• 24V (+12 connected to -12)

Of course one would never connect these taps together without a load in between (resistor, motors, etc) or the thing would short and possibly blow up.

The motor drivers have two sections, a high (driver) voltage and a low (control) voltage. As far as I can tell, they are isolated from each other with their own commons. Therefore I can connect the microcontroller and the driver low voltage side to +5V and the power supply's COM and the motor driver high side to +24V and -12V for 24V difference.

Other notes. An ATX power supply doesn't have an actual switch to turn on the supply. It has the green PS_ON# wire which would usually connect to a computer's motherboard which is then wired to a computer's on/off button. Connecting this green wire to a black COM wire will turn the power supply on. This was great for the bubble machine, because it became the place to wire the E-Stop button which then acted as the power switch.

Step 8: Electrical Enclosure

There's a lot of pictures here for good reason. There's a lot of mini-steps to making the enclosure.

First I clamped the base into my CNC router and milled a 1/4" wide x 1/4" deep rectangular slot for the enclosure sides to engage.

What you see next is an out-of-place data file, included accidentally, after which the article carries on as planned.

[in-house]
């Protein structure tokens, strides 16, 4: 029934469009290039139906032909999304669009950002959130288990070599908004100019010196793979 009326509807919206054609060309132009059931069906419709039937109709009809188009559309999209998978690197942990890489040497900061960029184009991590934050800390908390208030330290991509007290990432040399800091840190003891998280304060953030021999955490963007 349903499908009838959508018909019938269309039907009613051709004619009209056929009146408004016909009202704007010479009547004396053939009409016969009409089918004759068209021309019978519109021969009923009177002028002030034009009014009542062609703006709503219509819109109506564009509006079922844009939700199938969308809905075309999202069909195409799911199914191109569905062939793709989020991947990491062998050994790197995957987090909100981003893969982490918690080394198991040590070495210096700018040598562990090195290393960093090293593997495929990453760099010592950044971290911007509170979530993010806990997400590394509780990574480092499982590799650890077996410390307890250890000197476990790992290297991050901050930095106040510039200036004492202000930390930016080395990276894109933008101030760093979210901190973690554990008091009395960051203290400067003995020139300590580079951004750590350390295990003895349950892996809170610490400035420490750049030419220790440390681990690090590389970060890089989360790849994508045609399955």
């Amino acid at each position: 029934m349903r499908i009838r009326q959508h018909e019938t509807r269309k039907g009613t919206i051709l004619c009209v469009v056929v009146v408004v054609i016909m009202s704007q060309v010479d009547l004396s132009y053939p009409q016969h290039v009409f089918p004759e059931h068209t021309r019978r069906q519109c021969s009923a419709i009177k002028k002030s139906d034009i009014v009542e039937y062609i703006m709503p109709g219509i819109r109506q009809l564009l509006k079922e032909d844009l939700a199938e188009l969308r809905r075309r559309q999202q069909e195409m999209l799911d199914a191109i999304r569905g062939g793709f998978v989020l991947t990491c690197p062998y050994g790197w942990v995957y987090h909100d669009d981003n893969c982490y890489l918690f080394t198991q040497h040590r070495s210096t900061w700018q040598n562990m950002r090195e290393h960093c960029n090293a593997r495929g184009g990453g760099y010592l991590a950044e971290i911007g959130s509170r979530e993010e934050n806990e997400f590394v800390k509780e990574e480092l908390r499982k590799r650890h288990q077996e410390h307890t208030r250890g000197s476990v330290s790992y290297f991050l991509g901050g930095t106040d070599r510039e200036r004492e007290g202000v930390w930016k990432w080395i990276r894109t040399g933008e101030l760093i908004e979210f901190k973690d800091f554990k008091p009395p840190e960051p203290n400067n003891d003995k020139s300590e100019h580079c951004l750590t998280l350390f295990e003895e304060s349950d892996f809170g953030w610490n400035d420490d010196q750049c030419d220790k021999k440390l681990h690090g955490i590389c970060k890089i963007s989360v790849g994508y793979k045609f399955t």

Second, I cut several pieces to make the lid. I've never been great at miter cuts. I guess I'll just keep trying until I get it right.

Third I used used wood glue to glue the enclosure sides. When the sides were tacky, then I glued the lid together and clamped it into position.

After the wood glue cured some more, I filled in the cracks with some hot melt glue.

With the enclosure curing, I began to tackle the beginning of installing the electronics. I used some pieces of wood to block the power supply into position.

I was pained to cut up a brand new power supply, but that's what I bought it for. Taking the green (power on) wire and a common (black) wire and wiring it to a cheap E-stop switch, I have the system killed when the button is pressed.

After that it was just a matter of placing the various components (drivers, Arduino, etc.) and wiring it up.

Step 9: Home Switch

The linear slide needs to home itself prior to blowing bubbles. This is essentially a robot / CNC machine after all. So I acquired a plunger type, Honeywell style microswitch. I found a stainless steel bracket laying around my shop. After drilling a few holes and a few screws. The machine will be able to home this axis. (I apologize for the photo. A black switch against a black background component just doesn't show up well.)